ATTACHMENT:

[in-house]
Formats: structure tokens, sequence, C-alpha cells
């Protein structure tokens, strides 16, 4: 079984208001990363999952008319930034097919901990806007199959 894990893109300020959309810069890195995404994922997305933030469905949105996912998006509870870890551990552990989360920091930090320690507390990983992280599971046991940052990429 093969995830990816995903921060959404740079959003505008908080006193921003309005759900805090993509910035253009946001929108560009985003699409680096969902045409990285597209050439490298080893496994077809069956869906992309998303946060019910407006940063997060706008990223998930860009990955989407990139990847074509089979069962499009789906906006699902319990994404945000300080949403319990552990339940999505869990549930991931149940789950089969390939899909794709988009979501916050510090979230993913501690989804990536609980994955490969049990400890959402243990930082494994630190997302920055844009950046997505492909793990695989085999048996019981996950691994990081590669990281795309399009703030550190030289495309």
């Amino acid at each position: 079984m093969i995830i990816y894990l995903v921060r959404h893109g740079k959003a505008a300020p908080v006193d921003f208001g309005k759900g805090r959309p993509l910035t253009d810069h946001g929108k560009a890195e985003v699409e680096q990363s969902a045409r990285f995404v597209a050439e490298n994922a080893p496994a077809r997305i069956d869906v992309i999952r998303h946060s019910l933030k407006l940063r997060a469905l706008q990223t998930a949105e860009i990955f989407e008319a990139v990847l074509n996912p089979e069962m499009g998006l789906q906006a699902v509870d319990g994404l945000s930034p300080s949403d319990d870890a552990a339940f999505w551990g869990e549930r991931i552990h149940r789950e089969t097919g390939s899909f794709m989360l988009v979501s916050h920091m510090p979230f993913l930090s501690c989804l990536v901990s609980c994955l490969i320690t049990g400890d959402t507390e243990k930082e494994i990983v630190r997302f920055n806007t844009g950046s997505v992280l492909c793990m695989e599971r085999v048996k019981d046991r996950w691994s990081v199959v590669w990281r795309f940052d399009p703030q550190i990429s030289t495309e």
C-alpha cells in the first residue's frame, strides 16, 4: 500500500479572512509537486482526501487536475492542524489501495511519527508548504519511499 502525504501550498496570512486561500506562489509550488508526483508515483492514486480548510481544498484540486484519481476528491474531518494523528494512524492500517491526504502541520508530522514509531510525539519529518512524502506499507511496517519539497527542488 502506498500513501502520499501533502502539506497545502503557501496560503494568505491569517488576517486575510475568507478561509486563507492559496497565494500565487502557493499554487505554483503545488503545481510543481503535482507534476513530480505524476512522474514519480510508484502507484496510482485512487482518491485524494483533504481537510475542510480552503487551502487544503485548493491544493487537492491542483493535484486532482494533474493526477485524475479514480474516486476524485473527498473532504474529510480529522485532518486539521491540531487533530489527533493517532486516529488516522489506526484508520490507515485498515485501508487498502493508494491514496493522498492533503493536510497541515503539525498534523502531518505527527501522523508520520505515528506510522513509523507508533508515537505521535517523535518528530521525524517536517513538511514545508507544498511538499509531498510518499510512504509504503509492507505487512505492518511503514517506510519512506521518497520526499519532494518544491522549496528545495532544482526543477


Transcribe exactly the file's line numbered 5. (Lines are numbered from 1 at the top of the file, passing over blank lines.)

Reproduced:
C-alpha cells in the first residue's frame, strides 16, 4: 500500500479572512509537486482526501487536475492542524489501495511519527508548504519511499 502525504501550498496570512486561500506562489509550488508526483508515483492514486480548510481544498484540486484519481476528491474531518494523528494512524492500517491526504502541520508530522514509531510525539519529518512524502506499507511496517519539497527542488 502506498500513501502520499501533502502539506497545502503557501496560503494568505491569517488576517486575510475568507478561509486563507492559496497565494500565487502557493499554487505554483503545488503545481510543481503535482507534476513530480505524476512522474514519480510508484502507484496510482485512487482518491485524494483533504481537510475542510480552503487551502487544503485548493491544493487537492491542483493535484486532482494533474493526477485524475479514480474516486476524485473527498473532504474529510480529522485532518486539521491540531487533530489527533493517532486516529488516522489506526484508520490507515485498515485501508487498502493508494491514496493522498492533503493536510497541515503539525498534523502531518505527527501522523508520520505515528506510522513509523507508533508515537505521535517523535518528530521525524517536517513538511514545508507544498511538499509531498510518499510512504509504503509492507505487512505492518511503514517506510519512506521518497520526499519532494518544491522549496528545495532544482526543477